2. Research the competitive landscape
Once you have a handle on your audience, it’s time to assess your positioning in the competitive landscape. What are the differentiating factors, and how can you use them to your advantage throughout your campaign? This strategic exercise may inform which creative content or channels you prioritize, and you should be prepared to speak to those decisions in your brief.
3. Define plan and evaluate strategy
A great marketing strategy illuminates the connection between a problem and its proposed solution, and this relationship should be woven throughout your marketing brief, from the project description all the way through to how you plan to assess your results. Make sure to incorporate the creative strategy and details about asset usage into your brief, and gather input from all necessary stakeholders.
4. Map the project timeline
Once the plan has been greenlit, it’s time to compile a timeline for launch. This will require coordinating between various contributors to establish a realistic schedule of deliverables and necessary rounds of approval behind each component. For example, if you plan to go live with an announcement video on social media by a certain date, establish a work back schedule to identify the ideal deadlines for any creative components of the announcement.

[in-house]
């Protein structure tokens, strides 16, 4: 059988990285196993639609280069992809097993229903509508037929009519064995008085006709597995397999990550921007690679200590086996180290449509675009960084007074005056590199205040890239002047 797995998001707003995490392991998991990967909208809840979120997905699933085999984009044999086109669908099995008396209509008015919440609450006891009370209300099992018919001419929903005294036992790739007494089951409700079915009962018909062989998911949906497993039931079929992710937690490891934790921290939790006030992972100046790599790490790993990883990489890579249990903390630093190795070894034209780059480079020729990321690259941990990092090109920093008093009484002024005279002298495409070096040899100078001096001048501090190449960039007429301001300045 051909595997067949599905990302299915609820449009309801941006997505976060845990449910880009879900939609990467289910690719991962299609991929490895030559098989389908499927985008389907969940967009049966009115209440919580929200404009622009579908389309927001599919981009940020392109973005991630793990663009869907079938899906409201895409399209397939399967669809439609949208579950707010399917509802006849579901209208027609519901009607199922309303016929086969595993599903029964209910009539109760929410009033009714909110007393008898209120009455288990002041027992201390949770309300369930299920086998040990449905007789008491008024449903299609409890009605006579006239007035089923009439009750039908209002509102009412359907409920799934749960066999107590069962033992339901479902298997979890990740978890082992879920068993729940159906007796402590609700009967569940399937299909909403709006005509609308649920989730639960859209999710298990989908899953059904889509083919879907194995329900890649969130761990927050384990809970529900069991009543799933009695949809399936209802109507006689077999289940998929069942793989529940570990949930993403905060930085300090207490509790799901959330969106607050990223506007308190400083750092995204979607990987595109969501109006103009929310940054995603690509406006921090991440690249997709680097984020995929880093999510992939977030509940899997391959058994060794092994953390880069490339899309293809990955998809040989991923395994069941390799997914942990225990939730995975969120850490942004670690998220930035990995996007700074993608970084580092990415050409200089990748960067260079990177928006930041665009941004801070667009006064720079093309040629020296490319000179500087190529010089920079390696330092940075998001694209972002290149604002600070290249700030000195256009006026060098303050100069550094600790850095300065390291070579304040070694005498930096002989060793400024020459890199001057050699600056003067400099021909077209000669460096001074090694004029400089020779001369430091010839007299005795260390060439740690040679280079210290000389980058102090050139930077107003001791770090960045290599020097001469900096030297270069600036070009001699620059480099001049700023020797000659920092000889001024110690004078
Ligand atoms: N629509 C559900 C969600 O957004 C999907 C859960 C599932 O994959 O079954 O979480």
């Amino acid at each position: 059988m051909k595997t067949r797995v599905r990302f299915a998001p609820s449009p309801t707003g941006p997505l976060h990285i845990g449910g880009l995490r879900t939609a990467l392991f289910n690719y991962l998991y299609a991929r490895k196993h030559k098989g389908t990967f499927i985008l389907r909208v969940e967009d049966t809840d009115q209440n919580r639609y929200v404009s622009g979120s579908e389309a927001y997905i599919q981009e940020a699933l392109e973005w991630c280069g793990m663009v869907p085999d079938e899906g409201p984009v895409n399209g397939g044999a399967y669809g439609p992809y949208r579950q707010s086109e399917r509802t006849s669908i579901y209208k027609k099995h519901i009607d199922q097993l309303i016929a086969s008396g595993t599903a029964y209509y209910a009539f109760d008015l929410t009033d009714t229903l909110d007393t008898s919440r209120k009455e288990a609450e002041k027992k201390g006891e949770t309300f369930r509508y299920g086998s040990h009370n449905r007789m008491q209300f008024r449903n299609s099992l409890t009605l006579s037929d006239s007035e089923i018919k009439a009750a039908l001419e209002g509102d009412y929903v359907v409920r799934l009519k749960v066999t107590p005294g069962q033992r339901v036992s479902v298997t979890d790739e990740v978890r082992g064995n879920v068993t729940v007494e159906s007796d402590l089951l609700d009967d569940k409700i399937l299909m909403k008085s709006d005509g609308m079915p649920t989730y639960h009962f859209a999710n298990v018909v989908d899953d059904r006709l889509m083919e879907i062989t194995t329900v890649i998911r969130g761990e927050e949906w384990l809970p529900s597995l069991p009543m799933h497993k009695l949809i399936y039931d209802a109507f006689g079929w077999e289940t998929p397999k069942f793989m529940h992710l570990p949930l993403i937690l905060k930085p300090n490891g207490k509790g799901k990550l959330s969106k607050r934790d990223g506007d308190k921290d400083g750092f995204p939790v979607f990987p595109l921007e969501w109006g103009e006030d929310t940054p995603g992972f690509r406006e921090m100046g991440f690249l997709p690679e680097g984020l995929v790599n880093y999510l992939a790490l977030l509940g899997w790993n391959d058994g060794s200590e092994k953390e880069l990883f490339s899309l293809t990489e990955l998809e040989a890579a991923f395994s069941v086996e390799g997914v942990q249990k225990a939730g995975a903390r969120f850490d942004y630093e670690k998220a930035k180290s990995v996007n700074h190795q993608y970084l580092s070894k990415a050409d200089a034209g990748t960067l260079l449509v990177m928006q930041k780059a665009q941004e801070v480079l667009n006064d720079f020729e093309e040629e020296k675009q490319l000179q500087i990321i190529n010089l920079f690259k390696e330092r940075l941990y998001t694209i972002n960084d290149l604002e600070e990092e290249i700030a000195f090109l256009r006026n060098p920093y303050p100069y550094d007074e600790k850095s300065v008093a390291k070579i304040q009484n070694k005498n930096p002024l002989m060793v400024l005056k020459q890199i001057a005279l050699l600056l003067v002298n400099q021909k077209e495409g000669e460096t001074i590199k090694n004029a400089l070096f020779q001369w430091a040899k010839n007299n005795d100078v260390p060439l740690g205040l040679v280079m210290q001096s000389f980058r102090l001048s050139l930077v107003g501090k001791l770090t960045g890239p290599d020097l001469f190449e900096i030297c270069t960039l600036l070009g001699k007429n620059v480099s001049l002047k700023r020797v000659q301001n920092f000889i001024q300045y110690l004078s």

5. Audit for style and tone
Even if you only plan to share your marketing brief internally, it should align with brand voice and tone. Imbue your copy with humor or expertise or passion when appropriate; doing so will infuse all the details and mechanics with meaning, and make for a more compelling document to refer back to.
Make great marketing briefs with Tome
Tome’s marketing brief template allows you to chart every aspect of your marketing campaign in an elegant, easy-to-navigate interface designed for collaboration. With dynamic, customizable layouts and responsive tables and trackers, you can keep things high-level or dive into the minutia without sacrificing the flow of information. Tap into Tome’s AI-powered narrative guidance to tighten up project descriptions and talking points.